The recent power outages in Auckland, caused by fires at Transpower’s Penrose Substation are a timely reminder for businesses of the necessity of a crisis management plan.
Around 85,000 homes and thousands of businesses and people were affected by the power outages, which lasted up to 48 hours in some areas.
Many businesses had to close completely, unable to service customers without electricity for light, heat, refrigeration, processing transactions and security.
A flexible, up-to-date crisis management plan is essential in time of crisis, in particular communicating with those impacted by the plan, including employees, customers, suppliers and partners quickly and efficiently.
It’s important to not only practice this plan, but train your staff so everyone knows what to do in a crisis, when power, telcos and transport could be impacted.
Email, landlines, mobile phones and SMS should all be considered in your communications strategy in anticipation of downed power lines and power outages.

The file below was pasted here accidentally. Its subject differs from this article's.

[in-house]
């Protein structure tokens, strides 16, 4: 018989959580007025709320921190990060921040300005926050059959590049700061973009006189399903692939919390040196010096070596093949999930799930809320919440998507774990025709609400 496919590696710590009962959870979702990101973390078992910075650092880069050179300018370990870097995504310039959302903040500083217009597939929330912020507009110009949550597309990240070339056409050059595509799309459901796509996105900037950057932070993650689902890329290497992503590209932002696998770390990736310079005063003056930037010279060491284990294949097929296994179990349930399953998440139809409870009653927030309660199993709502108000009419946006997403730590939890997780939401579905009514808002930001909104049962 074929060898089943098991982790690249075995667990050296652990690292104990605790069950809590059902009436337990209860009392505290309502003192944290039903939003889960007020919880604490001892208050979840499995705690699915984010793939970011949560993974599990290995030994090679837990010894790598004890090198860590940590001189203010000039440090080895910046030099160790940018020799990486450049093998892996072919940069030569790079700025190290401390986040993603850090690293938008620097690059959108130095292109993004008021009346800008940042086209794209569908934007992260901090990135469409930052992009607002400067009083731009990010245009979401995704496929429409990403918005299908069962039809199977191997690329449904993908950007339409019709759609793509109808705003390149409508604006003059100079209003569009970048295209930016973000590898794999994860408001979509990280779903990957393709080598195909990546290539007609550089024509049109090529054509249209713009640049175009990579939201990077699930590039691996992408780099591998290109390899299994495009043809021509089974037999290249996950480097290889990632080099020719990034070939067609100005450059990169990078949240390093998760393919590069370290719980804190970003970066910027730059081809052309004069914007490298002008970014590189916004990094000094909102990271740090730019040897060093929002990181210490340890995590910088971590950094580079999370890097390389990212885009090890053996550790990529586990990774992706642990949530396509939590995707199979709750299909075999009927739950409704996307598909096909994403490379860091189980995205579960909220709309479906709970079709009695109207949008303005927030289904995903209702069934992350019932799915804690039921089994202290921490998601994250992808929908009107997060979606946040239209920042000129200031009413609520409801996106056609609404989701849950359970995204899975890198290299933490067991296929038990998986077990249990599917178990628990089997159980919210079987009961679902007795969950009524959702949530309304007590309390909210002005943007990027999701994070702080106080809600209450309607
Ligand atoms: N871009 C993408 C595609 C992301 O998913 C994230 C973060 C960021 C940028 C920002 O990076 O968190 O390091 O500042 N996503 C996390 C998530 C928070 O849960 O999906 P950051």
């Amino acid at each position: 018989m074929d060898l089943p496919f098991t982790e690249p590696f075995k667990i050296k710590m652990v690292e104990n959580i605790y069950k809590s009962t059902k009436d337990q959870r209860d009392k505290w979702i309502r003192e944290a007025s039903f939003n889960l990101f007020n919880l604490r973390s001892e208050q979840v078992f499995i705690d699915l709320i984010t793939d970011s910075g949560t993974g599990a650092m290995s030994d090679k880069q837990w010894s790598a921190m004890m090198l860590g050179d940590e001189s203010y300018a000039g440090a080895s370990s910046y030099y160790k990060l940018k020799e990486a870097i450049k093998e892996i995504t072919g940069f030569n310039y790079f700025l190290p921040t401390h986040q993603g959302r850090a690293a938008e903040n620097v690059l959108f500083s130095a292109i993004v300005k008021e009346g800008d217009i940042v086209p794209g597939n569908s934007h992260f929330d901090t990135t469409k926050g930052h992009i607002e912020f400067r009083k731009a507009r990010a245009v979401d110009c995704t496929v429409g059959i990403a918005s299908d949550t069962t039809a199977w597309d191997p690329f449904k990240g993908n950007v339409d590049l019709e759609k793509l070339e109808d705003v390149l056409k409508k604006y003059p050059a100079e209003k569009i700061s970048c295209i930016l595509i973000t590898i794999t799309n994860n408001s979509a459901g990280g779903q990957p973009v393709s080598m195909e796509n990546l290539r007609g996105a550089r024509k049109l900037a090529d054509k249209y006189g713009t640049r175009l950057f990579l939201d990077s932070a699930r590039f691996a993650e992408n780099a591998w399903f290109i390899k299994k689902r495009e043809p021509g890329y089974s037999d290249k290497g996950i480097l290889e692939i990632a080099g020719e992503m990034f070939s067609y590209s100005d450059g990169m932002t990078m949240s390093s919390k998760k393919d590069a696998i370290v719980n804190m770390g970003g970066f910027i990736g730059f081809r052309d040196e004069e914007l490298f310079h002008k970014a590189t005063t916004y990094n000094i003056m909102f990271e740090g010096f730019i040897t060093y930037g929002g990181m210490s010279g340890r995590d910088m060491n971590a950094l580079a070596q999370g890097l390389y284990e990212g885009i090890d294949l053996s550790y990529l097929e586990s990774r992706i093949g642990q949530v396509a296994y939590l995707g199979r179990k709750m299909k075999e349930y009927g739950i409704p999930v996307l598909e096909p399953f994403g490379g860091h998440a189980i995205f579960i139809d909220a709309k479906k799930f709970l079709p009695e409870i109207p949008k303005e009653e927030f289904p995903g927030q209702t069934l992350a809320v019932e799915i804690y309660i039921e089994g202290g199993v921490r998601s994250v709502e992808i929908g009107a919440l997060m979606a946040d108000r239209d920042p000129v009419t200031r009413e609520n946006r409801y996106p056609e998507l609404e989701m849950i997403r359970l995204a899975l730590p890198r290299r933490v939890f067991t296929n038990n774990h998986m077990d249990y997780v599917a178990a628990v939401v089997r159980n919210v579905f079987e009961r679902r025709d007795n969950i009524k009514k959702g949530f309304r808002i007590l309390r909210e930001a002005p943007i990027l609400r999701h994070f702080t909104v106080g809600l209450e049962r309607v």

According to this study* following Hurricane Katrina, SMS has emerged as an effective method for communication in event of crisis.
The study concluded: “Hurricane Katrina changed the way that organisations deal with crises, because traditional methods of technology unexpectedly failed to work. Text messaging or SMS — short message service — emerged as a successful means of keeping people aware of what was happening.”
The study found crisis management plans should include traditional forms of media such as radio, email and landlines, as well as mobile phones, SMS and in some cases satellite phones.
“Today with a mix of traditional and new communication tactics, organisations can provide much more comprehensive crisis communications.”
This post from the international business continuity information portal Continuity Central says SMS has proven to be reliable method of communication, even in severe incidents.
“Most cell phones now accept SMS messages, and because they require less bandwidth, the ability to send SMS messages is often available when a voice call is not. These channels continue to be overlooked and under-utilised in emergencies.”
While we always hope for the best, businesses need to recognise that crises can and will occur, and prepare and train for the worst to reduce the impact on their staff, partners, products and services, customers and reputation.
Contact us today and discuss your business and how SMS fits into your crisis communications management plan.